Marriage in Twentieth Century Russia: Traditional Precepts and Innovative Experiments



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Marriage in Twentieth Century Russia:

Traditional Precepts and Innovative Experiments

Natalia Pushkareva - Russian Academy of Sciences.


1. The Period of Experimentation and Defamilization: 1917-1926

The years 1917-1927 in Russia were the decade of Bolshevik experimentation in the sphere of sexuality and family relations. Bolshevik policies on marriage and family found ideological support in the tenets of classical Marxism that understood perfectly well, why marriage in the new society “should not” be considered a private matter, and presumed that the government can and should influence marital relations through its laws. People’s Commissar A.B. Lunacharsky, who was responsible for questions of culture in the Bolshevik government, held that such a “Soviet monogamy” would be a transitional form of marriage during the building of communist society.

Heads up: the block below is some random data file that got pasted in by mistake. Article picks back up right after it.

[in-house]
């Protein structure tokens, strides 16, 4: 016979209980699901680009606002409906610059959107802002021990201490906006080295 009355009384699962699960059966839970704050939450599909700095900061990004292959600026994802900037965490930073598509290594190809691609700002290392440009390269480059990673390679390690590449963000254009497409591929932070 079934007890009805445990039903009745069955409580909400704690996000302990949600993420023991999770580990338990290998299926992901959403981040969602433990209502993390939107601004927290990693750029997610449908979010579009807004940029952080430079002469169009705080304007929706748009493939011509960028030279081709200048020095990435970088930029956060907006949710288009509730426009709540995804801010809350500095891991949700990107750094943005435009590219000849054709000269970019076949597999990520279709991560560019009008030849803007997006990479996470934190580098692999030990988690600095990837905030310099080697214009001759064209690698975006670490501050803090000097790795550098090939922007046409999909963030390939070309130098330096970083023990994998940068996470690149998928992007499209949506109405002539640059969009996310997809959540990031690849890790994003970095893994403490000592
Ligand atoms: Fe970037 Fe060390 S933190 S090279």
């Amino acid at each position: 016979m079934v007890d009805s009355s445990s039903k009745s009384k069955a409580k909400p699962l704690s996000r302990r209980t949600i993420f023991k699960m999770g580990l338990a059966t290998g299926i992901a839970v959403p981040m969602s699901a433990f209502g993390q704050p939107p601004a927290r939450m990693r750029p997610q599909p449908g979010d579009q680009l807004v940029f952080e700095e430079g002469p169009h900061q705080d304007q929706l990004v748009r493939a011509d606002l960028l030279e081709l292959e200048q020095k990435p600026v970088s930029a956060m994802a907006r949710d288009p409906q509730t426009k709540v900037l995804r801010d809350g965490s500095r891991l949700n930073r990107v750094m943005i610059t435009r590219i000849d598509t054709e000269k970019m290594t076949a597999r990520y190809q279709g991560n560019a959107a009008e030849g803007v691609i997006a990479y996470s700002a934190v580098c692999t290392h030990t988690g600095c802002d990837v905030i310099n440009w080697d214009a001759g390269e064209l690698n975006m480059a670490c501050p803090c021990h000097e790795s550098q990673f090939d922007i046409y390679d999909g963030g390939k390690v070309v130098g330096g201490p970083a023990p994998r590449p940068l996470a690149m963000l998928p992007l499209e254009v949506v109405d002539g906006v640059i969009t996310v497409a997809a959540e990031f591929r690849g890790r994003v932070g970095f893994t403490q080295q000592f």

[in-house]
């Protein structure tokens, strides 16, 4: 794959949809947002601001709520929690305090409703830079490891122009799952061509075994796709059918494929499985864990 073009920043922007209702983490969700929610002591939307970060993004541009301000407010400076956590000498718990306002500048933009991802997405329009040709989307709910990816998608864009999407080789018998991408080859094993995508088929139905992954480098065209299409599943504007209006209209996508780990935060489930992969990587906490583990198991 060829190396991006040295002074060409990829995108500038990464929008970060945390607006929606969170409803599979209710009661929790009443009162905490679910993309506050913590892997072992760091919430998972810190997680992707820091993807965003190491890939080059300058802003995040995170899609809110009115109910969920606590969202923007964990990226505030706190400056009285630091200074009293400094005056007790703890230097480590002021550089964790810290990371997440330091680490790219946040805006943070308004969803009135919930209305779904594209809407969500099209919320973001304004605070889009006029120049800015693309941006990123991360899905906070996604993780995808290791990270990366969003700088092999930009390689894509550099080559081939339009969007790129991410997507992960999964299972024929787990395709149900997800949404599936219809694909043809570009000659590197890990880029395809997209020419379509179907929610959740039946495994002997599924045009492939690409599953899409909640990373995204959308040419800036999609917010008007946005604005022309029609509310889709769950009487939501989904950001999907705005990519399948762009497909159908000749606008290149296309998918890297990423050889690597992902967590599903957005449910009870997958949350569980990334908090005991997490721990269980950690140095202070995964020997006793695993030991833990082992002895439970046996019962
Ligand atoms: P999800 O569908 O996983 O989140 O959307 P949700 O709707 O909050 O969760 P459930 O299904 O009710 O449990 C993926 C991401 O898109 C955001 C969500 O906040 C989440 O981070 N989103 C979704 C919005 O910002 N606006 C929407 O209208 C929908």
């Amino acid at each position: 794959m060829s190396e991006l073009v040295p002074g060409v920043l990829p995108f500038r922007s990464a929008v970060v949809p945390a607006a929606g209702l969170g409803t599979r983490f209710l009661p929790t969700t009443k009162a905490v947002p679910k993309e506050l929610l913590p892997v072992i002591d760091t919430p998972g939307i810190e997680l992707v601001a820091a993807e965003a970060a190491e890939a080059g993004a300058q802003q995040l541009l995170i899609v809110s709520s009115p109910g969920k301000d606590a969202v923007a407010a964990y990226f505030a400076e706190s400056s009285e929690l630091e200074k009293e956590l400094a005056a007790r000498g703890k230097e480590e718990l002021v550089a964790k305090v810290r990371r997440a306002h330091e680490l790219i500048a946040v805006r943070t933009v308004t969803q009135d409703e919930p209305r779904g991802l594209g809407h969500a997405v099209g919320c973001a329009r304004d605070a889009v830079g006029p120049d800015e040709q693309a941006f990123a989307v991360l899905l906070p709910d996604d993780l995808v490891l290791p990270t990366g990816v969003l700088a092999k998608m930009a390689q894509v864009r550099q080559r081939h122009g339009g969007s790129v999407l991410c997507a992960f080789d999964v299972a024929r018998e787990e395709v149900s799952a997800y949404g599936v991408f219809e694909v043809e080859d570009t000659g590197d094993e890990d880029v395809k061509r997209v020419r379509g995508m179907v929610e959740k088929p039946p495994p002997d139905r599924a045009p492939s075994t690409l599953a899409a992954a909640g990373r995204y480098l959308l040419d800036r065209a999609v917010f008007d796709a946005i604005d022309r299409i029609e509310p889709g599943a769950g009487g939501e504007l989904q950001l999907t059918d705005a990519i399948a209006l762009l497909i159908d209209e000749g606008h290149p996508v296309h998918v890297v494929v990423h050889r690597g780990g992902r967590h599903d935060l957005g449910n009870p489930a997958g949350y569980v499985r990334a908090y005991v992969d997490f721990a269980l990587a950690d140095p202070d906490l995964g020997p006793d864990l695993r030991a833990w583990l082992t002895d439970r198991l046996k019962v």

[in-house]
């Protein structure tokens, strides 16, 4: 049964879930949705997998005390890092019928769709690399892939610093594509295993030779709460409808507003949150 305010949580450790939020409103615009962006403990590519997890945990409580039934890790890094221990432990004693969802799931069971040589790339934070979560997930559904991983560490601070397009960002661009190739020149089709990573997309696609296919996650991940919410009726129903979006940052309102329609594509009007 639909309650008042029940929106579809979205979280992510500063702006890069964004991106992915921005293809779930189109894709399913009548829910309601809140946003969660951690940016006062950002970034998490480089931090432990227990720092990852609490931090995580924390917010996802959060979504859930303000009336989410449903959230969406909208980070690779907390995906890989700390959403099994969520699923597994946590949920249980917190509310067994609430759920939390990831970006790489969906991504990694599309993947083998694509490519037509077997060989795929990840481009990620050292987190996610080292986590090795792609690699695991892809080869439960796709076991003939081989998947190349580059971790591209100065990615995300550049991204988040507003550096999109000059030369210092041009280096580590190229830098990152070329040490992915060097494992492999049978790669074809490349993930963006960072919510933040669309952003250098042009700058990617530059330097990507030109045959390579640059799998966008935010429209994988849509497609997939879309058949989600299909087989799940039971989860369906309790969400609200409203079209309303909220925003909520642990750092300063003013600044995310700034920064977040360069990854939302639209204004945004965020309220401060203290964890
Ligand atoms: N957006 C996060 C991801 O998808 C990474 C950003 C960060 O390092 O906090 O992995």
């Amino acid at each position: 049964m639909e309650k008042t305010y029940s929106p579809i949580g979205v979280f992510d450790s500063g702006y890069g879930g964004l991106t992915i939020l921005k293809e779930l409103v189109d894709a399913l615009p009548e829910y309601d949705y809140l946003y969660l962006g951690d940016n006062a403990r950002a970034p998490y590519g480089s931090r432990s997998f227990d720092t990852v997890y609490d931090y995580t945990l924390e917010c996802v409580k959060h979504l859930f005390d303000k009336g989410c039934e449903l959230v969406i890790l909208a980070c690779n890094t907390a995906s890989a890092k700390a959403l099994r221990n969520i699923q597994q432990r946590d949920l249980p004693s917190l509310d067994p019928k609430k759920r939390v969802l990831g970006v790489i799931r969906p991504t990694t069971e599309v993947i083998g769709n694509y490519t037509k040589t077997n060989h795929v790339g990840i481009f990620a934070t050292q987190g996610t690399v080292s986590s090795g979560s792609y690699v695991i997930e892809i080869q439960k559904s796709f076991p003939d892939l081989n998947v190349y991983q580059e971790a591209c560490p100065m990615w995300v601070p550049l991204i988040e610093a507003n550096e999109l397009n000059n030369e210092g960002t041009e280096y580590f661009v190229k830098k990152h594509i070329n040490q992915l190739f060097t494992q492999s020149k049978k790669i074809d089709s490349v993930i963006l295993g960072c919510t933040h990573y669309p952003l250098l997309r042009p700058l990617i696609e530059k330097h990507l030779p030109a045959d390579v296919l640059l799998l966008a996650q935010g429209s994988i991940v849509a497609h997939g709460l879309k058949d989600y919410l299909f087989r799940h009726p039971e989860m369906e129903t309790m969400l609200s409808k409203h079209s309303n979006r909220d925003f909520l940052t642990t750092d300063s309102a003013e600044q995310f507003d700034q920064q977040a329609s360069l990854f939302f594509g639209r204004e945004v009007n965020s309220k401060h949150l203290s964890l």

The Law and Divorce Decrees 1918 and 1926 significantly simplified divorce proceedings: a marriage could now be dissolved in a local court of law. Divorce was made extremely simple under the conditions of these times. On the basis of a petition by one of the spouses, a judge (individually) dissolved the marriage. No evidence of marital disintegration was required; after all, the code did not mandate that a couple live together or monogamously. The question of alimony was now the purview of the Department of Social Welfare under the People’s Commissariat, which determined the degree of need and income-potential of the applicant (usually the wife). At the same time, the law rendered equal the status of legitimate and illegitimate children. Having separated church from state and deprived the church wedding of validity (as was legislated by the Soviet Republic), the new structures of power established their own control over martial status and began to dictate new regulations of private life. With each passing year the family sphere became more and more politicized and a “statist (or: etacratic) marital order” was becoming firmly established. The 1926 Code of Laws on Marriage, Family and Guardianship had to give legal meaning to marriages of fact. If a person, without dissolving an officially registered marriage, considered him- or herself free to enter into a new, this time unofficial marriage with a third party, then precedence was given to… the unofficial marriage (since, after all, registration was a mere formality!). In this legal environment, realization of the principle of monogamy became extremely difficult, even prompting talk of the possibility of parallel marriages. The right of an abandoned spouse to receive alimony was limited to one year, and for child support to each child’s 18th birthday. As might appear paradoxical under the circumstances, in spite of the reduction in government control over marriage and divorce after the introduction of the 1926 code, the number of divorces rose only slightly, as compared with the “years of the great experiment” (1918-1926).



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